Rate Increases For Health Plans Pose Serious Test for Obama’s Signature Law

Finalized rates for big health insurance plans around the country show the magnitude of the challenge facing the Obama administration as it seeks to stabilize the insurance market under the Affordable Care Act in its remaining weeks in office.

Market leaders that are continuing to sell coverage through HealthCare.gov or a state equivalent have been granted average premium increases of 30% or more in Alabama, Delaware, Hawaii, Kansas, Mississippi and Texas, according to information published by state regulators and on a federal site designed to highlight rate increases of 10% or more.

In states including Arizona, Illinois, Montana, Oklahoma, Pennsylvania and Tennessee, the approved rate increases for the market leader top 50%. In New Mexico, the Blue Cross Blue Shield plan agreed to resume selling plans through the online exchanges after sitting out last year, but has been allowed to increase rates 93% on their 2015 level.

Dominant insurers in Connecticut, Georgia, Indiana, Kentucky, Maine, Maryland and Oregon have been allowed to raise premiums by 20% or more, and rate increases from similarly situated carriers in Colorado, Florida and Idaho are brushing up against that threshold.

Most of the 10 million people who currently get coverage through an insurance exchange such as HealthCare.gov don’t pay the full premiums because they receive subsidies from the federal government that are pegged to insurance prices in their area. As many as nine million people currently buy individual coverage without using the site, but at similar prices, and most of them aren’t eligible for subsidies.

The Obama administration has characterized the year as one of “transition,” in part because insurers priced aggressively low in the opening enrollment periods for coverage under the law, and has pledged new efforts to encourage healthier people to sign up.

Federal officials plan to focus much of their outreach campaign this year on people who qualify for the subsidies toward the cost of their coverage.

“Headline rates do not reflect what most consumers actually pay,” said Marjorie Connolly, a spokeswoman for the Department of Health and Human Services. “Eighty-five percent of Marketplace consumers receive tax credits, and this year, most HealthCare.gov consumers will again have the option to select a plan for less than $75 per month.”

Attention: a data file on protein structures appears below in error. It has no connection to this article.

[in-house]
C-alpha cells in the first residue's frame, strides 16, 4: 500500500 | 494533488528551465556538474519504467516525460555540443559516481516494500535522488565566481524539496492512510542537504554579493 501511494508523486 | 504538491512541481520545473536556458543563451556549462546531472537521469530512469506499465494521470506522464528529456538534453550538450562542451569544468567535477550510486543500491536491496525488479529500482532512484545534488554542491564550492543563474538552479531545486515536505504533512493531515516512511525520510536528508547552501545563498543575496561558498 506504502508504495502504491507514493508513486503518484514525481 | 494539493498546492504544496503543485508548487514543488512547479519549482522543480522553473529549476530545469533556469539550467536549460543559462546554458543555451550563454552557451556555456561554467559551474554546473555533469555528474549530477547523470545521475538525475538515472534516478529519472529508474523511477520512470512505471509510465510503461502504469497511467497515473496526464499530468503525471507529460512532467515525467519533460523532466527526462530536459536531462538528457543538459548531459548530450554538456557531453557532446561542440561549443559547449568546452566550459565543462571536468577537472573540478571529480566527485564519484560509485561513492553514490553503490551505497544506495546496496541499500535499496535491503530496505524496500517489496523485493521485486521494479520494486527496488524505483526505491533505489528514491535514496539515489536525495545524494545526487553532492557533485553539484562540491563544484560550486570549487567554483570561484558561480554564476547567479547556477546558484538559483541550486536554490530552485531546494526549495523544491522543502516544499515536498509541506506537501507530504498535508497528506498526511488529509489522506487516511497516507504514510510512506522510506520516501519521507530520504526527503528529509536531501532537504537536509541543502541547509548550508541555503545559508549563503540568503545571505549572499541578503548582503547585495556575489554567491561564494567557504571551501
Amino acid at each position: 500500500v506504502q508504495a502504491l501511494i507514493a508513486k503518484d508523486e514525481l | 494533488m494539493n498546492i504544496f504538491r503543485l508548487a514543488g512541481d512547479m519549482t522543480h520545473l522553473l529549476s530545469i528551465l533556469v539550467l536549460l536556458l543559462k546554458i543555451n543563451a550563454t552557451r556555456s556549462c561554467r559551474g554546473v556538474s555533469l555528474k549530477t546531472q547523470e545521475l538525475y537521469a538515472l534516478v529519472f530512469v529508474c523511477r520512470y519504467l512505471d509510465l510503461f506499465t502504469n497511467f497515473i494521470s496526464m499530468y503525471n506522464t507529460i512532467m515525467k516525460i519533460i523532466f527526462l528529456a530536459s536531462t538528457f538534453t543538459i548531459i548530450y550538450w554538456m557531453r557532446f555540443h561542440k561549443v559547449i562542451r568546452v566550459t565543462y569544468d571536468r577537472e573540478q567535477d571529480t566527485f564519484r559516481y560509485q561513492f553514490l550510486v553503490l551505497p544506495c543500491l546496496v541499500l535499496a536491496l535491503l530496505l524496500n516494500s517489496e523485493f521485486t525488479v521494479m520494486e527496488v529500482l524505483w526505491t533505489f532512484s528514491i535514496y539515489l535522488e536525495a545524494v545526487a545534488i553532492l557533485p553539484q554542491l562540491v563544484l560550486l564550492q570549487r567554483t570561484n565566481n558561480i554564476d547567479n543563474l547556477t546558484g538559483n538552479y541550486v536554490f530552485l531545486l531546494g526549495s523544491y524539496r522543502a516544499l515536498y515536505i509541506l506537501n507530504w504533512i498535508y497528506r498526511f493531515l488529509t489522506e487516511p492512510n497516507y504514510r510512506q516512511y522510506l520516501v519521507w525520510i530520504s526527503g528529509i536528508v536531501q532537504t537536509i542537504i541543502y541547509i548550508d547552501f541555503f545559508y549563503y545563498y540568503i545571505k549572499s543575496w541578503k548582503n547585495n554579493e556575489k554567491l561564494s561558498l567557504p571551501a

But in all, the premiums offer the clearest portrait yet of health plans’ assessment of the stability of the individual insurance market on the eve of the fourth, critical, sign-up window for the law.

“The situation is serious,” said Alissa Fox, senior vice president of the Office of Policy and Representation for the Blue Cross Blue Shield Association. “The reason the premiums are where they are is that the people we are covering have serious conditions and they’re using a lot of medical services because of their chronic illnesses. That’s clear. And there’s not enough young, healthy people to balance out those costs.”

The premium increases have also inspired lawmakers from both political parties to talk about the need to change the law, though they don’t agree on how.

In Minnesota, for example, Blue Cross Blue Shield is pulling its preferred provider organization plans from the state’s online exchange, MNSure, and the narrow network product has been approved for an average rate increase of 55%.

Democratic Gov. Mark Dayton told local reporters that the law is “become unaffordable for many Minnesotans, a growing number with these rate hikes” and that federal and state action is necessary.

House Speaker Paul Ryan, a Wisconsin Republican, has gone further and said the insurance markets are already in a “death spiral,’” and that “we’re going to have to change this thing.”

Insurers had warned of a turbulent year as they came to terms with the impact of sicker people rushing forward to buy insurance under new rules that required them to accept all buyers regardless of their medical history. A number of popular plans have folded, such as the “cooperative” startups funded by the law, sparking an exodus of their members onto the remaining insurers.

The danger for insurers and supporters of the law now is that high prices and limited choices further deter low-risk people from signing up, and that the increases continue and become irreversible.

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